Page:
I did have cool invites though.


For the second wedding, I wanted small. It was very clear who would come, immediate family, first cousins, a few lifelong friends and colleagues. I limited invited children to nieces and nephews. To the best of my knowledge, I offended no one.

This time I had not one but two cool invites. Paperless Post for practicality, and Precious Bugarin, for the glories of thick paper held in one’s hand. By the way, nobody found email invites to be bad mannered.

WHAT I WISH I HAD KNOWN: Unless you plan to ditch your entire family and set of friends the minute you say I Will, everybody who cares about you has a stake in your wedding. Sort that out with intent and compassion.


The first time, at a hotel venue, food options were limited. Menus were pre-set, prices high. We had sole. My stepfather recommended Sancerre. I took all the advice.

The second time, choosing from San Francisco entire, we bought out a neighborhood Chinese restaurant. The menu? Seventeen dishes, many of which the guests had never tried before. We brought our own wine from my husband’s collection. The in-situ decor included an aquarium, unlit paper lanterns, overhead fluorescents, a vacuum cleaner hidden behind a paper screen by the bathroom, and extra flowers.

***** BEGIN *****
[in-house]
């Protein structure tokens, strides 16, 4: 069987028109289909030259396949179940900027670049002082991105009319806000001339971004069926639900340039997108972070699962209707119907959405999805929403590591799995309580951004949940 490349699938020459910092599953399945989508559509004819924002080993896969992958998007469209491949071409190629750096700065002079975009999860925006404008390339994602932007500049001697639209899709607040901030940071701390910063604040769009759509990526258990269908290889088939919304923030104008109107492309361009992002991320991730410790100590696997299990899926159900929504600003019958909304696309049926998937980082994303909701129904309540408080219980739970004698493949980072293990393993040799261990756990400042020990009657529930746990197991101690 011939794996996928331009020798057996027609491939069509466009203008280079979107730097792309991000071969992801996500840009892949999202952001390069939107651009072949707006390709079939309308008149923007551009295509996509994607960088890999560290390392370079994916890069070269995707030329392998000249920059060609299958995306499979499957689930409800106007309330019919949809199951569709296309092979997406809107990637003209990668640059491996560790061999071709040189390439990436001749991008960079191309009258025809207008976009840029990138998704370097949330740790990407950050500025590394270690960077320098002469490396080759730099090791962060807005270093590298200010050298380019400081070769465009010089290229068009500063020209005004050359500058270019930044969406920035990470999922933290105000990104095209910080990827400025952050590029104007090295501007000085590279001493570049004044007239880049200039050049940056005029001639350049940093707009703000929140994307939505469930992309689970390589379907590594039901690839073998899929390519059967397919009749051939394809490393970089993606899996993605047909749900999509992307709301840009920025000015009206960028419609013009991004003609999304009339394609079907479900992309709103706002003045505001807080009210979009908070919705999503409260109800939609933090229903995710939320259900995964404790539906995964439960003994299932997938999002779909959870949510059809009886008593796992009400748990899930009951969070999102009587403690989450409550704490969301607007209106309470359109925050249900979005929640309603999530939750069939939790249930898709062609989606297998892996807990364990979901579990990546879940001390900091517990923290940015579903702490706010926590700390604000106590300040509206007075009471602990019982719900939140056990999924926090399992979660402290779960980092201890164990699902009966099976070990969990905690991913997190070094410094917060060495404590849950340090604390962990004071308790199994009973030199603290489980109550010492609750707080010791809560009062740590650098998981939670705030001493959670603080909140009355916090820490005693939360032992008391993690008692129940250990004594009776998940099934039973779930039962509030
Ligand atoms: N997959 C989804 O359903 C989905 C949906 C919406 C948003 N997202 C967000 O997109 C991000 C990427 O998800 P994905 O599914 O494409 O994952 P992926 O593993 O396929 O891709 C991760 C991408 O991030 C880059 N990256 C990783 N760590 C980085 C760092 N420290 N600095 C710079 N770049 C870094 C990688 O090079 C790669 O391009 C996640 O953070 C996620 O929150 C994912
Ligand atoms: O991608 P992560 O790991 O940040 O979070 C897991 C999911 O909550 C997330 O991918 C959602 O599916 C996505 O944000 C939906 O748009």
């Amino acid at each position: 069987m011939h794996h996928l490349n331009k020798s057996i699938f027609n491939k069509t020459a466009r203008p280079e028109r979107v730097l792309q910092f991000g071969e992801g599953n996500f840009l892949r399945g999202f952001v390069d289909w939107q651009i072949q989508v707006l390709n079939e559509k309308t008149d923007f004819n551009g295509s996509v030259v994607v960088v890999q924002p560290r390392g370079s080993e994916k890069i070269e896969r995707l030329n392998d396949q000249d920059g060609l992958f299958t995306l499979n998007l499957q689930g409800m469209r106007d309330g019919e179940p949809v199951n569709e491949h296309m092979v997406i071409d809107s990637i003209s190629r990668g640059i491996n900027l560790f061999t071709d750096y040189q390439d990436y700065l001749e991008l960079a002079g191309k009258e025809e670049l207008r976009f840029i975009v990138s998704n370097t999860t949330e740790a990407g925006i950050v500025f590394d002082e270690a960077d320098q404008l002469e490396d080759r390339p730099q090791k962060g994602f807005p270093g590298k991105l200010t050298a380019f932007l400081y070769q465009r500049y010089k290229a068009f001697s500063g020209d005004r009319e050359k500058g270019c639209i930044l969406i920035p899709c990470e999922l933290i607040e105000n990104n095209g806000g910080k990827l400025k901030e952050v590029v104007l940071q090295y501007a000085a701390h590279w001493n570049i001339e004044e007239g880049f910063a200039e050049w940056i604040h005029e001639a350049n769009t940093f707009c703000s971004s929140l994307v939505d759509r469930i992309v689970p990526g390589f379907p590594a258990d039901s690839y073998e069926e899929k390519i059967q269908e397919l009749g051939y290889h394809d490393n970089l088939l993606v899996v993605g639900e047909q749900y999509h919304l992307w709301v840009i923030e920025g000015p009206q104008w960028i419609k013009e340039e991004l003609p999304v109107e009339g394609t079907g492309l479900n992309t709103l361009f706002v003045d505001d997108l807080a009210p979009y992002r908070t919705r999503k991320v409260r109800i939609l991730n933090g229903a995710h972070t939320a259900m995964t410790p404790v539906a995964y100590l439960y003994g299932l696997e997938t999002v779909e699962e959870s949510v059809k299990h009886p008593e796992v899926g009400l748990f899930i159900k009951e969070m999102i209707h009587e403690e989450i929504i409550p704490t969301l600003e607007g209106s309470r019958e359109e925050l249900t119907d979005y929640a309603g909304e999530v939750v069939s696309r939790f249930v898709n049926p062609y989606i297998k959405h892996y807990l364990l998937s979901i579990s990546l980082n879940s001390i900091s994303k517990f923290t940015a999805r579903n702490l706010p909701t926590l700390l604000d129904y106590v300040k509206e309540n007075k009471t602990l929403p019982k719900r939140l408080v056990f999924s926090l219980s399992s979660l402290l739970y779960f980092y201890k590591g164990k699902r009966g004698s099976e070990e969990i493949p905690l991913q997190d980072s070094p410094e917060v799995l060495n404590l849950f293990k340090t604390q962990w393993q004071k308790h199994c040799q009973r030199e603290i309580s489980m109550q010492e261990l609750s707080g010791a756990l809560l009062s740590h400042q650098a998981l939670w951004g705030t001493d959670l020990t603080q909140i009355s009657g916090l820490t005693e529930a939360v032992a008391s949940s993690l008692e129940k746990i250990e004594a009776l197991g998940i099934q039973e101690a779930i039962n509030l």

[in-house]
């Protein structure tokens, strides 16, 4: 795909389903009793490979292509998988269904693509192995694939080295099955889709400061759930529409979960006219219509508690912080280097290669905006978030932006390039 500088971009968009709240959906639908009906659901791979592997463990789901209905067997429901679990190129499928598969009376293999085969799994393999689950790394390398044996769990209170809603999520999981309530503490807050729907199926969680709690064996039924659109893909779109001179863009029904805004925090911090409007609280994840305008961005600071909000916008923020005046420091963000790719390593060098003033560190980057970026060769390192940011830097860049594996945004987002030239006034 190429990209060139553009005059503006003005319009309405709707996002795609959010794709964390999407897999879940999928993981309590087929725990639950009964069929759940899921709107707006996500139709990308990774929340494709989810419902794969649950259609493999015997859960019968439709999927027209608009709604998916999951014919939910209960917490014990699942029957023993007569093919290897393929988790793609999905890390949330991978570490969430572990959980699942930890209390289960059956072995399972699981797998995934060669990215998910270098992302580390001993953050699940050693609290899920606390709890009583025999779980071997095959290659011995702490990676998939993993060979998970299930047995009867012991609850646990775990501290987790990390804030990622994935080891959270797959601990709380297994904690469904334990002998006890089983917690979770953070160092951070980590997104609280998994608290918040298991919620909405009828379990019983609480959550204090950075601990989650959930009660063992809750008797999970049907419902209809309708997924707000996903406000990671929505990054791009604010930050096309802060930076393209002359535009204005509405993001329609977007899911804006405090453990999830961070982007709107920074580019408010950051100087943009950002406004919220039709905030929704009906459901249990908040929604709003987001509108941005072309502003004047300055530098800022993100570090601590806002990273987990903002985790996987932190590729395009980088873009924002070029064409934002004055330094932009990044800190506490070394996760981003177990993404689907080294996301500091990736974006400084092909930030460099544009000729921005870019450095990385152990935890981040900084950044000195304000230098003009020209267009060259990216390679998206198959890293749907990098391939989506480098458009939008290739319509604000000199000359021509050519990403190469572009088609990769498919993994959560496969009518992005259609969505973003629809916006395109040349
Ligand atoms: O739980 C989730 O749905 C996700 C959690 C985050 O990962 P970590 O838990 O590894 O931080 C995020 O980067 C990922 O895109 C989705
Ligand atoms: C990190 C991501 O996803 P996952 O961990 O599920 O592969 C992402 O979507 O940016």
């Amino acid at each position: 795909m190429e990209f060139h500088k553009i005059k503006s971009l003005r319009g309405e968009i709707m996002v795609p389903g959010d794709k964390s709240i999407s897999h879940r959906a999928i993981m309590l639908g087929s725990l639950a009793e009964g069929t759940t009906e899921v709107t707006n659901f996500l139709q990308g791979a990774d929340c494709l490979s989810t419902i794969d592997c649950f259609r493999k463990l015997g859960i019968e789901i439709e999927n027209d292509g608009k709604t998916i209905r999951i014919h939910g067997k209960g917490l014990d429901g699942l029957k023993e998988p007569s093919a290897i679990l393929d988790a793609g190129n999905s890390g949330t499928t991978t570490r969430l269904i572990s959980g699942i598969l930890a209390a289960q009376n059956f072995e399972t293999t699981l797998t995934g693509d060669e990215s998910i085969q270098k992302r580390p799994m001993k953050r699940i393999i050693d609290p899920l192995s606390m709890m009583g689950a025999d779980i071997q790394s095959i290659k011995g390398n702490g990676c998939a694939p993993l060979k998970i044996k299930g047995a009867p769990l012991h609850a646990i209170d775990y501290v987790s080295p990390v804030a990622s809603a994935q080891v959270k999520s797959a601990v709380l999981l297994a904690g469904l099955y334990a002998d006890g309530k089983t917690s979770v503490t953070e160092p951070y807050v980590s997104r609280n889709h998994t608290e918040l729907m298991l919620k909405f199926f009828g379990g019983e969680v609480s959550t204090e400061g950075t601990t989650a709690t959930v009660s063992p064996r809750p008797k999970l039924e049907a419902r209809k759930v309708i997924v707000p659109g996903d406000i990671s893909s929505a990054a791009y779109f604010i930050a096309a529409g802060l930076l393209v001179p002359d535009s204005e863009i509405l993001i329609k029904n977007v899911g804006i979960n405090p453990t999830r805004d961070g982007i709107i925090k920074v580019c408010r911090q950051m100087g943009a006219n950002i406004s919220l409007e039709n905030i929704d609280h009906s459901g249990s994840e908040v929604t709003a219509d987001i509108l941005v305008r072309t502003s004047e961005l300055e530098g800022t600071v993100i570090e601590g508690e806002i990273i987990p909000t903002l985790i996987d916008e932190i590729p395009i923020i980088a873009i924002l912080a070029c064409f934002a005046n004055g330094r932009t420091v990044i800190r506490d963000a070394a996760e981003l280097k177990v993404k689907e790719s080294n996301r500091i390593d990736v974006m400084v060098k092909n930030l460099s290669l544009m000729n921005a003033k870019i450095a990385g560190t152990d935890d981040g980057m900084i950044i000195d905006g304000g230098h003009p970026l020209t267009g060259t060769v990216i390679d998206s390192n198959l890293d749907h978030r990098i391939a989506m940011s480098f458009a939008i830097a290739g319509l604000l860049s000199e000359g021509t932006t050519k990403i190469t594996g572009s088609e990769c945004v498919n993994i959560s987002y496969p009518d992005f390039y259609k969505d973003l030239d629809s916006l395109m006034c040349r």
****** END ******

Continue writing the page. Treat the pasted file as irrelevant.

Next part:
WHAT I WISH I HAD KNOWN: Nothing. People like food and drink, that hasn’t changed, feed them as well as you can afford to. I told you this part just because a good meal is always fun to remember.


The first time, a designer friend of mine volunteered to do the decor. I trusted her—besides I thought flowers were too frivolous, too stodgy, and too bourgeois to care about. We wound up with Avante-Garde-For-The ’80s amaryllis and curly willow on the tables, English garden roses on the mantelpieces. I did not carry a bouquet myself, and I do not know why.

The second time, I wanted Sarah Rhyannen from Saipua—where ever we wound up, whatever I was wearing—to do our flowers. We flew her out from Brooklyn. I carried a bouquet with roses the color of my skin, and black cosmos. It was one of the top five most beautiful things I’ve ever held.

WHAT I WISH I HAD KNOWN: If you care, you care, and give yourself that right. Pretty things can be meaningful.


The first time around I didn’t actually plan, as in Envision An Event. I crossed off tasks from a checklist and chose pretty things. The intellectual equivalent of throwing confetti, albeit beautifully colored. Then I showed up at the wedding. The hotel coordinator told me the schedule, I said okay. My first wedding bossed me around, without my knowing it.